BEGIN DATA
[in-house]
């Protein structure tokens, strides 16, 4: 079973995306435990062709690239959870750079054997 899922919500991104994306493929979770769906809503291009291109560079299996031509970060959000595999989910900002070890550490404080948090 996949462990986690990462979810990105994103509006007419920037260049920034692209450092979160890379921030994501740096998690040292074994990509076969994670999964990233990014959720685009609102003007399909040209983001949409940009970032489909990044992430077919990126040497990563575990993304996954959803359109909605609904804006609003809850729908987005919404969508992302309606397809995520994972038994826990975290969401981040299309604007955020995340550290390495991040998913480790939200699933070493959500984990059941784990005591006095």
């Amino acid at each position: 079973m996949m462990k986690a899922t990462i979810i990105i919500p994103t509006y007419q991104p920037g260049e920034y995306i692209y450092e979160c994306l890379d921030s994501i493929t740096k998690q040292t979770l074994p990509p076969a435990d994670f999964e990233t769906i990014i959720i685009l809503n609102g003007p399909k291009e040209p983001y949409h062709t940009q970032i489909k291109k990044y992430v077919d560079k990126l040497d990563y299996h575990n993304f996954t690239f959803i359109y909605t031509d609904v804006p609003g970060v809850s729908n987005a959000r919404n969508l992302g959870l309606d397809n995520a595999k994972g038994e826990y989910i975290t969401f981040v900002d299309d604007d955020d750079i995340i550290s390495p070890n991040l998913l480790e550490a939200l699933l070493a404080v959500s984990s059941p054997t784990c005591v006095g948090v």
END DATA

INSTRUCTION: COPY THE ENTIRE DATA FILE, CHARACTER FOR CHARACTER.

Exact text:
[in-house]
């Protein structure tokens, strides 16, 4: 079973995306435990062709690239959870750079054997 899922919500991104994306493929979770769906809503291009291109560079299996031509970060959000595999989910900002070890550490404080948090 996949462990986690990462979810990105994103509006007419920037260049920034692209450092979160890379921030994501740096998690040292074994990509076969994670999964990233990014959720685009609102003007399909040209983001949409940009970032489909990044992430077919990126040497990563575990993304996954959803359109909605609904804006609003809850729908987005919404969508992302309606397809995520994972038994826990975290969401981040299309604007955020995340550290390495991040998913480790939200699933070493959500984990059941784990005591006095």
């Amino acid at each position: 079973m996949m462990k986690a899922t990462i979810i990105i919500p994103t509006y007419q991104p920037g260049e920034y995306i692209y450092e979160c994306l890379d921030s994501i493929t740096k998690q040292t979770l074994p990509p076969a435990d994670f999964e990233t769906i990014i959720i685009l809503n609102g003007p399909k291009e040209p983001y949409h062709t940009q970032i489909k291109k990044y992430v077919d560079k990126l040497d990563y299996h575990n993304f996954t690239f959803i359109y909605t031509d609904v804006p609003g970060v809850s729908n987005a959000r919404n969508l992302g959870l309606d397809n995520a595999k994972g038994e826990y989910i975290t969401f981040v900002d299309d604007d955020d750079i995340i550290s390495p070890n991040l998913l480790e550490a939200l699933l070493a404080v959500s984990s059941p054997t784990c005591v006095g948090v």